Every student, and every teacher for that matter, is a unique individual with characteristics, beliefs, abilities, needs, and preferences. Variation, rather than standardization, is the reality in our classrooms, our lives, and for our students.
Ask any parent about their children’s media use, and most will tell you they’re interested in media that help their kids learn. But what are parents’ experiences with their children’s use of educational media?
Webinar presenter, independent languages consultant Joe Dale, examined the SAMR model developed by Dr. Rubin Puentedura, which provides a useful framework for helping teachers rethink how they design activities that involve the use of technology. Joe drew on practical examples to explore the Substitution, Augmentation, Modification and finally Redefinition stages of the model, suggesting how previously inconceivable tasks can be achieved which transform learning and allow educators to ‘teach above the line.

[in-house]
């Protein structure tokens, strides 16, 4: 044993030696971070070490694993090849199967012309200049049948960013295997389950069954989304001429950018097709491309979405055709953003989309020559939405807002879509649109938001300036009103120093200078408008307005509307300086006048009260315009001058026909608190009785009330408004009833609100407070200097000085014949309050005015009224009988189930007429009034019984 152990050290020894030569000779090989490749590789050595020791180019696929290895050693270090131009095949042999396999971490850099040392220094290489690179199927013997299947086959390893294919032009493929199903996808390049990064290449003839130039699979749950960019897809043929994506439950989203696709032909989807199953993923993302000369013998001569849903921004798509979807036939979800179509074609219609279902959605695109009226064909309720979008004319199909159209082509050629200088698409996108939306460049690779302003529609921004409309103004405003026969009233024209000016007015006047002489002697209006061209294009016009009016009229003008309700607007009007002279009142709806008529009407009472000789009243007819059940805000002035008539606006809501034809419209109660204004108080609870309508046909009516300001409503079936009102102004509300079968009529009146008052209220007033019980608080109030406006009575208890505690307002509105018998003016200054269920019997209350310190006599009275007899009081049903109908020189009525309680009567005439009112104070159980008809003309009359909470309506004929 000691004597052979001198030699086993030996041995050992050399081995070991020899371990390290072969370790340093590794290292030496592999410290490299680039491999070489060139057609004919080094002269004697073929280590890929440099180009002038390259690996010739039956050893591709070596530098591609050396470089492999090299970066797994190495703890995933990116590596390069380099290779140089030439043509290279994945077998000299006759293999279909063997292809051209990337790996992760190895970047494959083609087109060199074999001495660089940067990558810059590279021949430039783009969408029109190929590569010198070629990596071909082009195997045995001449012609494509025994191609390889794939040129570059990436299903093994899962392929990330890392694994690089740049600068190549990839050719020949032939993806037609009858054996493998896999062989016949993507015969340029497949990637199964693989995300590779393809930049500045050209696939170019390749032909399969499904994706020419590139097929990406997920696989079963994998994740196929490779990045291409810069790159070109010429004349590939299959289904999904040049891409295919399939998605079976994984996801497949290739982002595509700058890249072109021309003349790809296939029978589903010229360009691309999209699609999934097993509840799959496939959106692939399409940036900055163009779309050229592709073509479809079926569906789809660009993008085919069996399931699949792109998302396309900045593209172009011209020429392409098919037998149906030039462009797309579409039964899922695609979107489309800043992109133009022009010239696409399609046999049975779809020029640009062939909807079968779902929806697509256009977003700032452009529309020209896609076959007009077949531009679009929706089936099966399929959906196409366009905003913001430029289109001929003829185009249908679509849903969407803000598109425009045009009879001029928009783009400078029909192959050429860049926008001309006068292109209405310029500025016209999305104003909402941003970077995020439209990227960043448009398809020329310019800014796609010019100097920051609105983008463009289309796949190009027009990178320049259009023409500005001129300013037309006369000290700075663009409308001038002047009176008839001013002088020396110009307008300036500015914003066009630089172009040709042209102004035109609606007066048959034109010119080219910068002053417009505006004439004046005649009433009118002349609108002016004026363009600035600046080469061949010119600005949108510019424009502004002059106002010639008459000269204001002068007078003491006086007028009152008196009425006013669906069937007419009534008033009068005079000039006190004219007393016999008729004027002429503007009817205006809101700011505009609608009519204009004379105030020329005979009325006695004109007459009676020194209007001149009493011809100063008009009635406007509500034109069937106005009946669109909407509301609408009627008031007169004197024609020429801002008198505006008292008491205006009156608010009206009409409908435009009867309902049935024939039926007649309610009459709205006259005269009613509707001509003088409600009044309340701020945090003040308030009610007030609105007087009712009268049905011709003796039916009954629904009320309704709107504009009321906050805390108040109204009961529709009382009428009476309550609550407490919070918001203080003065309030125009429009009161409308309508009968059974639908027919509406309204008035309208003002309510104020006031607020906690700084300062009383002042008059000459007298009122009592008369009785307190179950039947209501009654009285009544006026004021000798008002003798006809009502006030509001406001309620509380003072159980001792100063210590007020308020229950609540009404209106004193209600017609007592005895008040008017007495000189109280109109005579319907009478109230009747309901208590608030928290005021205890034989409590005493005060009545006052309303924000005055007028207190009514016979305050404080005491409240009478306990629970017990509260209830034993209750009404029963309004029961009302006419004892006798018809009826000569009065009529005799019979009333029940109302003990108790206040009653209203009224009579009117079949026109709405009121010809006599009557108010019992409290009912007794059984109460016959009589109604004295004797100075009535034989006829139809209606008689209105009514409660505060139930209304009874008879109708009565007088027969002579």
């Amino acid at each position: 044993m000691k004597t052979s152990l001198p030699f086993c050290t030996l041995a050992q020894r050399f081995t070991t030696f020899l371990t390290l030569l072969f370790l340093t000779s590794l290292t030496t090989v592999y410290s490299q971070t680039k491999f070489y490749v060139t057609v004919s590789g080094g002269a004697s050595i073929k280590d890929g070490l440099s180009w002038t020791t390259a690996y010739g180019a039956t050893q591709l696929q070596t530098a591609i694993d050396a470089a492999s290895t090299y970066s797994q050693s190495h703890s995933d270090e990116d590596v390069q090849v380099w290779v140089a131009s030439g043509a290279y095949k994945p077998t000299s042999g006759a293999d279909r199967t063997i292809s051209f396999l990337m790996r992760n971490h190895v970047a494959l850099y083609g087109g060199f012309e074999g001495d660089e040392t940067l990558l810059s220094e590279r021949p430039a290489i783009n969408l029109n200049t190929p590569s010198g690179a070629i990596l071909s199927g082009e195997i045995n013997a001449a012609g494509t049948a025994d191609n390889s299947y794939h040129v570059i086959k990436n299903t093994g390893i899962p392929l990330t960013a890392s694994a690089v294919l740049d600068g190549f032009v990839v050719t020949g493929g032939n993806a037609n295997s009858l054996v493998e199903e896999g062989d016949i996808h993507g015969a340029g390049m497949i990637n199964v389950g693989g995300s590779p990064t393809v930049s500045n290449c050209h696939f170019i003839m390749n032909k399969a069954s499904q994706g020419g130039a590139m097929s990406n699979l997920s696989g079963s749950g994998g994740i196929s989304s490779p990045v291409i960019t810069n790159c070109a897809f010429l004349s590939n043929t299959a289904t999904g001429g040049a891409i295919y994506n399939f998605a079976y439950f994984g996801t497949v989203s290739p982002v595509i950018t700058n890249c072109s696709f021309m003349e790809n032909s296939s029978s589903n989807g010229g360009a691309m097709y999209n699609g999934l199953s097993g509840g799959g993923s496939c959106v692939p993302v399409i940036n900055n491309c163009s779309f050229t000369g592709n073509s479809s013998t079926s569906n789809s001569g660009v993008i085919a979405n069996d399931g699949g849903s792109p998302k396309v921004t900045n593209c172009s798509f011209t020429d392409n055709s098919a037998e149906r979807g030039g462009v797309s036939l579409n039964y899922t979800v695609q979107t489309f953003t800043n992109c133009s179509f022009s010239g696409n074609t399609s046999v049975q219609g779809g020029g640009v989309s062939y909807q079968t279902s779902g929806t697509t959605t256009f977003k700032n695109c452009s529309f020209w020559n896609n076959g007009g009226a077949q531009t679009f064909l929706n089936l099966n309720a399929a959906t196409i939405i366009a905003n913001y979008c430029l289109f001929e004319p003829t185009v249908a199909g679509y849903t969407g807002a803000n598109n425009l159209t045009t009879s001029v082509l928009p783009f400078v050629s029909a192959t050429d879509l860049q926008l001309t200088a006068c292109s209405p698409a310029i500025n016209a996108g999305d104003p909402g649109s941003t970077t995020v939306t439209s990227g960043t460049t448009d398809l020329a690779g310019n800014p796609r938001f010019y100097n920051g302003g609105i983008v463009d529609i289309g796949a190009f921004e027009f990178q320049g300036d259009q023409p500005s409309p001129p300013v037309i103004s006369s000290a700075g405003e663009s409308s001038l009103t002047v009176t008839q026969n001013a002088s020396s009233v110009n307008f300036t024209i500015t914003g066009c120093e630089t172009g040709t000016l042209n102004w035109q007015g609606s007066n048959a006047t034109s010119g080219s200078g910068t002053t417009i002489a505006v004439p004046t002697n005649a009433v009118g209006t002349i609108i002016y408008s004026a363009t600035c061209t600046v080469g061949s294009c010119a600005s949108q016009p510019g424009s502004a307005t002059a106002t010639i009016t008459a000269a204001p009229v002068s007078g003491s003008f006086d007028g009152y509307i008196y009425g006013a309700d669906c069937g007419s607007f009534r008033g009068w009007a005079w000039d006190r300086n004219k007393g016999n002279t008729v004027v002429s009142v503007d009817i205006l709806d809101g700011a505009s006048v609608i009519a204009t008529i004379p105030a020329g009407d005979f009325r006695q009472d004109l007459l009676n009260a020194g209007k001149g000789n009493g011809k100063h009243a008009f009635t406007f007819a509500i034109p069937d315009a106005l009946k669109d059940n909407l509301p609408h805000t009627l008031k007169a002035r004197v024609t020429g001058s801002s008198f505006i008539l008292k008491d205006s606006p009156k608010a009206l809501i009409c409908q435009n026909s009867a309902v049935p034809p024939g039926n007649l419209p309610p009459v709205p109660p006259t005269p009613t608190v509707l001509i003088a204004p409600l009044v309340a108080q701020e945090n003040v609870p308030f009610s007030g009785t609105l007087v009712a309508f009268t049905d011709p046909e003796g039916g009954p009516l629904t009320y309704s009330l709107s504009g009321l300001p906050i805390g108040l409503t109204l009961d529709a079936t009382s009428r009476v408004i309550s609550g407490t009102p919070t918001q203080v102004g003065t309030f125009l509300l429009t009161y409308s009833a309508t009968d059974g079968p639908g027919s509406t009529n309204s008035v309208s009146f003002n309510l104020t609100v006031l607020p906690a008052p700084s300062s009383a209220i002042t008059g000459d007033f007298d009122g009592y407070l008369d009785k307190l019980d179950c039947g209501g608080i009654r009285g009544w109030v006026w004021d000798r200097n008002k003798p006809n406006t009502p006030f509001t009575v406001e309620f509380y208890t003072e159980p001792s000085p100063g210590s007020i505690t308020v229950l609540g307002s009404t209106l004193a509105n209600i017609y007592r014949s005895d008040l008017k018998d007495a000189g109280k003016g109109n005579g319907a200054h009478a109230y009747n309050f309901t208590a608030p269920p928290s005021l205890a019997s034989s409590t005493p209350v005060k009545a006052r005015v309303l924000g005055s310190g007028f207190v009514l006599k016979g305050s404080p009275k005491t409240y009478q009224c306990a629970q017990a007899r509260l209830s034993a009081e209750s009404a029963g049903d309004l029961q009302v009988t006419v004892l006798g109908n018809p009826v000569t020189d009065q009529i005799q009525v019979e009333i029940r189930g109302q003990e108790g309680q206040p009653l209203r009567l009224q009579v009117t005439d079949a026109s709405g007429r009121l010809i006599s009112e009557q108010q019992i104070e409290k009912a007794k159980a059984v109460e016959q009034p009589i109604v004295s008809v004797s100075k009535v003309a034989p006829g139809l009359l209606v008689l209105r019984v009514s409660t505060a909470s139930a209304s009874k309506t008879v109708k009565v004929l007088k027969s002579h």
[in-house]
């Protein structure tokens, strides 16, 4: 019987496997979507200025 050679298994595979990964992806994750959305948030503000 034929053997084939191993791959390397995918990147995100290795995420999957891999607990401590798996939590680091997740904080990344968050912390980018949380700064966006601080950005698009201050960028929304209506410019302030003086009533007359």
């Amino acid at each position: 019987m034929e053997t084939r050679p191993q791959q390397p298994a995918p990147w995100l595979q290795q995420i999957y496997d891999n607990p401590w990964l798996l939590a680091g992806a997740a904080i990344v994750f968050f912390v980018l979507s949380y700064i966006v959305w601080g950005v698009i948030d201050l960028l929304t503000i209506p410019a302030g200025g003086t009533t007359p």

Rigor is driven by a balance among conceptual understanding, procedural fluency, and application. After focusing on conceptual understanding of the operations, teachers must help students use their conceptual understanding to build procedural fluency, both with basic facts and a variety of algorithms.
The filing window may be closed, but the successful applicants’ work is never done. As another E-rate filing window has come and gone, webinar presenter Brian Stephens, Senior Technology and Regulatory Analyst at Funds For Learning, showed attendees that it is never too early to get organized for the upcoming funding year!
Non-traditional forms of assessment, such as peer-to-peer learning, can produce useful information for the teacher. Another idea is to include an assessment component in warm-up, group, and closure activities during class. Teachers can make students more responsible for their own learning through technology-enhanced self-assessments.
Students with autism can achieve great success in environments that help them succeed. How does that work? Settings that are “autism communication friendly” provide a variety of little things that result in big positive changes in student participation.